Degenerative disc disease (DDD) refers to intervertebral disc (IVD) degeneration and represents a major cause of the low back pain (LBP).
The IVD contains three components: nucleus pulposus (NP), annulus fibrosis (AF) and cartilaginous end plate (EP). NP cells are chondrocyte-like cells situated within a collagen type 2- and proteoglycan-enriched matrix that absorbs spinal load. AF cells are fibroblast-like cellsare embedded in a collagen type 1-enriched expansion-resistant matrix. EP is composed of hyaline cartilage that connects the IVD to the bone of the neighboring vertebra. Structural or compositional alterations in any of the three components alter the disc's ability to withstand load applied to the spine. The exact mechanisms that induce the DDD-associated pain are not well understood, but it is assumed that its development may be secondary to inflammation, injury or age-related. In all cases, changes occurring in disc structure are identical, initially noted in the EP, followed by alterations in the NP composition and finally in the AF. Notochordal cells responsible for the NP maintenance and production of aggrecan tend to slow their proliferation rate and even disappear throughout life. The resulting decrease in aggrecan and water content and consequential IVD dehydration due to loss of osmotic pressure is considered the most prominent biochemical alteration in DDD.
To date, no curative treatment is available for DDD and the management includes bed rest, physiotherapy and analgesic pain relief. Traditional treatments, including surgical and pharmacological therapy, target pain relief but fail to address the underlying pathology.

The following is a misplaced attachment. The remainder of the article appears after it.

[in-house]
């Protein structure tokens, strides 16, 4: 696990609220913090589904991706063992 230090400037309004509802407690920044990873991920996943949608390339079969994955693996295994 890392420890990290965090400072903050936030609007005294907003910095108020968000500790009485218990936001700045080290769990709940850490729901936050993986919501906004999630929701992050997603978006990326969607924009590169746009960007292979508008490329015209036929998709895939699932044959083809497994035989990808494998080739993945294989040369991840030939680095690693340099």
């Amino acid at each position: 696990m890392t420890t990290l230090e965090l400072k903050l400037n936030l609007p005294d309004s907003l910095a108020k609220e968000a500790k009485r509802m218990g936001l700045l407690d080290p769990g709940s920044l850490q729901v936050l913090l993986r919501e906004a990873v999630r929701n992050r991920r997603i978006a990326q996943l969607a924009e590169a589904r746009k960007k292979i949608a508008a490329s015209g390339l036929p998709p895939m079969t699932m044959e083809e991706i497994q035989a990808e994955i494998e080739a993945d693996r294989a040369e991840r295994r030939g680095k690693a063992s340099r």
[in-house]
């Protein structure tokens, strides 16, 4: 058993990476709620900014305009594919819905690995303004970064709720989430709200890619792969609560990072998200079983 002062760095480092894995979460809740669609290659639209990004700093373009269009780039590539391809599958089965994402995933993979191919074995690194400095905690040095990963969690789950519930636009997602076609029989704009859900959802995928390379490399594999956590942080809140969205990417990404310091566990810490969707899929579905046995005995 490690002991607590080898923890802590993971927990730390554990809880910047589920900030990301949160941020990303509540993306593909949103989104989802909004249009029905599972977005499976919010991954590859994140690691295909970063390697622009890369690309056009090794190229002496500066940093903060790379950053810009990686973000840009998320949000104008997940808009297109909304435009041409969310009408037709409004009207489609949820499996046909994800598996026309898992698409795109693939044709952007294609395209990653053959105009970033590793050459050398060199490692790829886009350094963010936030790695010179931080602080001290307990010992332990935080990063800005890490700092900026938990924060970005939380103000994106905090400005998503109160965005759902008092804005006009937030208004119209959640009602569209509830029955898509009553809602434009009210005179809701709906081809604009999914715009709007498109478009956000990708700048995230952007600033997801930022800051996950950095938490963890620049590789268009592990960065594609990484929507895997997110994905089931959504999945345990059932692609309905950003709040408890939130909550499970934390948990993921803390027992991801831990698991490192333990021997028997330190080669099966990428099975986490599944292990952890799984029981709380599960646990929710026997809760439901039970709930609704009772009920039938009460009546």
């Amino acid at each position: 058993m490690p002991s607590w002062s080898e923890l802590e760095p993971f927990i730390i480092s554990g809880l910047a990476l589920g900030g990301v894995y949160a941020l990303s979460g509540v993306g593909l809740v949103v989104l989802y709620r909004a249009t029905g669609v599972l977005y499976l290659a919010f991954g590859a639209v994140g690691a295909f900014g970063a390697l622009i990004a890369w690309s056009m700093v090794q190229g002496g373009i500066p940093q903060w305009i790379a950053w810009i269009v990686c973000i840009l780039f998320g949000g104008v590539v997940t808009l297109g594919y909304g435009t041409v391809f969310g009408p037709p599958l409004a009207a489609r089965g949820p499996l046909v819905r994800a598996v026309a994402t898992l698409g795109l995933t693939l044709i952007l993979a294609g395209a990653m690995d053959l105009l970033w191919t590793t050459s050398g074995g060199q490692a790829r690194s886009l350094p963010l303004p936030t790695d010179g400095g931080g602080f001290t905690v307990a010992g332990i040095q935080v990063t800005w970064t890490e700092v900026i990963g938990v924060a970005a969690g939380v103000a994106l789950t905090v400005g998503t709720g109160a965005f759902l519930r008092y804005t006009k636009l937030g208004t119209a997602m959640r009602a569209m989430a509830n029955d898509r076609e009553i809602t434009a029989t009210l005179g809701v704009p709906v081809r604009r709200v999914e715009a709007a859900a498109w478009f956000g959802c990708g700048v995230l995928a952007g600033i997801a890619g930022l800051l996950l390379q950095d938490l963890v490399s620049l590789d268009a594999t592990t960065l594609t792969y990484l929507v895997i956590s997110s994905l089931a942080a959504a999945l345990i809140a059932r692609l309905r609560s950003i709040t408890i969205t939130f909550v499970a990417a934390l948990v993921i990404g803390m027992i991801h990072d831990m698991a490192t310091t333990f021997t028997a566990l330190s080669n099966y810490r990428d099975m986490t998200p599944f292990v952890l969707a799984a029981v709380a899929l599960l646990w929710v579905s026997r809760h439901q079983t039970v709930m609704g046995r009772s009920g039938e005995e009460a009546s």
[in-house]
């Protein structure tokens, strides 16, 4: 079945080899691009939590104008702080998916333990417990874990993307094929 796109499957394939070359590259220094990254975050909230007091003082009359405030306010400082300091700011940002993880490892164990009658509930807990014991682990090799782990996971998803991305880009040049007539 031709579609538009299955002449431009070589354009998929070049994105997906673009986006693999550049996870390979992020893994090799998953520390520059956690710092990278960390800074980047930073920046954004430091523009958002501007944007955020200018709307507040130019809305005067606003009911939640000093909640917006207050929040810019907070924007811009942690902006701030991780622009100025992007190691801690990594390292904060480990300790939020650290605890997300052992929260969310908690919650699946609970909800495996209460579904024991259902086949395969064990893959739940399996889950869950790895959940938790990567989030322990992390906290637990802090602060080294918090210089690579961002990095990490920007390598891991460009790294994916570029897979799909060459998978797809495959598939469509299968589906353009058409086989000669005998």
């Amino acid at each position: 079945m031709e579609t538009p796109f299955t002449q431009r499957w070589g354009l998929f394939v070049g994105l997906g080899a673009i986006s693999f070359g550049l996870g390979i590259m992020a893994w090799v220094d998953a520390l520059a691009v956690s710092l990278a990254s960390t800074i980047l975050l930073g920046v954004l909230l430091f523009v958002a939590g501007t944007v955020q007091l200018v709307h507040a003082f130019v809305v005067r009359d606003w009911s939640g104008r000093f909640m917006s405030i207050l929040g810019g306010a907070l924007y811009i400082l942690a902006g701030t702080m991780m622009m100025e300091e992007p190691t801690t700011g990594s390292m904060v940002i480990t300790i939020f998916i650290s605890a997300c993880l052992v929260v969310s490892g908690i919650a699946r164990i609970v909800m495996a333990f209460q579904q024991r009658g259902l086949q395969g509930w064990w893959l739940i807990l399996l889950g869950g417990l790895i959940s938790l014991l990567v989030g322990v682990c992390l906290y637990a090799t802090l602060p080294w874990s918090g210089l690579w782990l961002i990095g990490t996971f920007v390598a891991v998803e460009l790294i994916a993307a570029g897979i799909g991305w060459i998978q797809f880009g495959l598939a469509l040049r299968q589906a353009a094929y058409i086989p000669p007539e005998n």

Novel therapies are aimed to regenerate and repair degenerated disc and to provide a cure rather than symptomatic care. In addition to development of bio-molecular treatments designed to induce production of factors leading to regeneration of the extracellular matrix (ECM), two major non-pharmaceutical approaches have been investigated: Cell-based therapies – involve direct injection of cells, primarily proteoglycan- and collagen-producing cells, capable of proliferating and restoring the ECM. The transplantable cells suitable for this purpose include: mature IVD cells, articular chondrocytes and mesenchymal stem cells (MSCs) obtained from bone marrow, umbilical cord or adipose tissue.
Mature IVD cells seem to be the most appropriate for transplantation, as they naturally produce all the required ECM molecules and are capable of adapting to the hypoxic IVD microenvironment. Preclinical studies demonstrated the ability of these cells to reduce matrix damage and to improve disc recovery. Clinical trials have demonstrated that discectomy combined with transplantation of autologous disc chondrocytes, augments IVD fluid content and yields more significant pain relief compared to discectomy alone. However, the main disadvantage of this type of cellular therapy is the requirement for two surgical procedures, the first to harvest the disc cells and the second, for implantation. In addition, harvested cells differentiate and lose their ability to produce aggrecan during in vitro expansion.
Articular chondrocytes can be surgically obtained from the non-weight bearing region of the knee joint. These cells produce aggrecan and collagen type 2 and carry a potential to recapitulate the IVD properties upon transplantation. Several in vitro and pre-clinical studies demonstrated the ability of chondrocytes to form hyaline-like cartilage, though its proteoglycan-to-collagen ratio is lower than in NP cells. Hence, additional research is required to bring articular chondrocytes to mimic biochemical and biomechanical properties of the IVD. Similarly to mature IVD cells transplantation, a significant drawback is presented by the requirement for two surgeries.